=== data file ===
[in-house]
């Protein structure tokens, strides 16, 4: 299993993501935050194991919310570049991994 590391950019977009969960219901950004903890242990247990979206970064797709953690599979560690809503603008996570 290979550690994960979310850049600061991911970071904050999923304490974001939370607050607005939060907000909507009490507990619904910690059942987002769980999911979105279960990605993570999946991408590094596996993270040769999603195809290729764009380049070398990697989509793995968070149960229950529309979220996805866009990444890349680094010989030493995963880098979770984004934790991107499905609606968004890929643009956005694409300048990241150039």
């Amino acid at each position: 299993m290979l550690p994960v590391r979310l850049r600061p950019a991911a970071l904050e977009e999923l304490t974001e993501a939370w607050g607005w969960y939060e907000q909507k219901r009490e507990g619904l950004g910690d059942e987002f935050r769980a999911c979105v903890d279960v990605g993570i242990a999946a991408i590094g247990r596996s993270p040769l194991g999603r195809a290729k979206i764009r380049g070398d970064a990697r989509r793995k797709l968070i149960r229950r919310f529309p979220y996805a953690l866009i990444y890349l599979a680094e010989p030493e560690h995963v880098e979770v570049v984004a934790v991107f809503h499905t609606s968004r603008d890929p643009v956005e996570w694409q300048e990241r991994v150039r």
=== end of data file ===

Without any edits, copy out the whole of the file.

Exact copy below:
[in-house]
């Protein structure tokens, strides 16, 4: 299993993501935050194991919310570049991994 590391950019977009969960219901950004903890242990247990979206970064797709953690599979560690809503603008996570 290979550690994960979310850049600061991911970071904050999923304490974001939370607050607005939060907000909507009490507990619904910690059942987002769980999911979105279960990605993570999946991408590094596996993270040769999603195809290729764009380049070398990697989509793995968070149960229950529309979220996805866009990444890349680094010989030493995963880098979770984004934790991107499905609606968004890929643009956005694409300048990241150039």
């Amino acid at each position: 299993m290979l550690p994960v590391r979310l850049r600061p950019a991911a970071l904050e977009e999923l304490t974001e993501a939370w607050g607005w969960y939060e907000q909507k219901r009490e507990g619904l950004g910690d059942e987002f935050r769980a999911c979105v903890d279960v990605g993570i242990a999946a991408i590094g247990r596996s993270p040769l194991g999603r195809a290729k979206i764009r380049g070398d970064a990697r989509r793995k797709l968070i149960r229950r919310f529309p979220y996805a953690l866009i990444y890349l599979a680094e010989p030493e560690h995963v880098e979770v570049v984004a934790v991107f809503h499905t609606s968004r603008d890929p643009v956005e996570w694409q300048e990241r991994v150039r």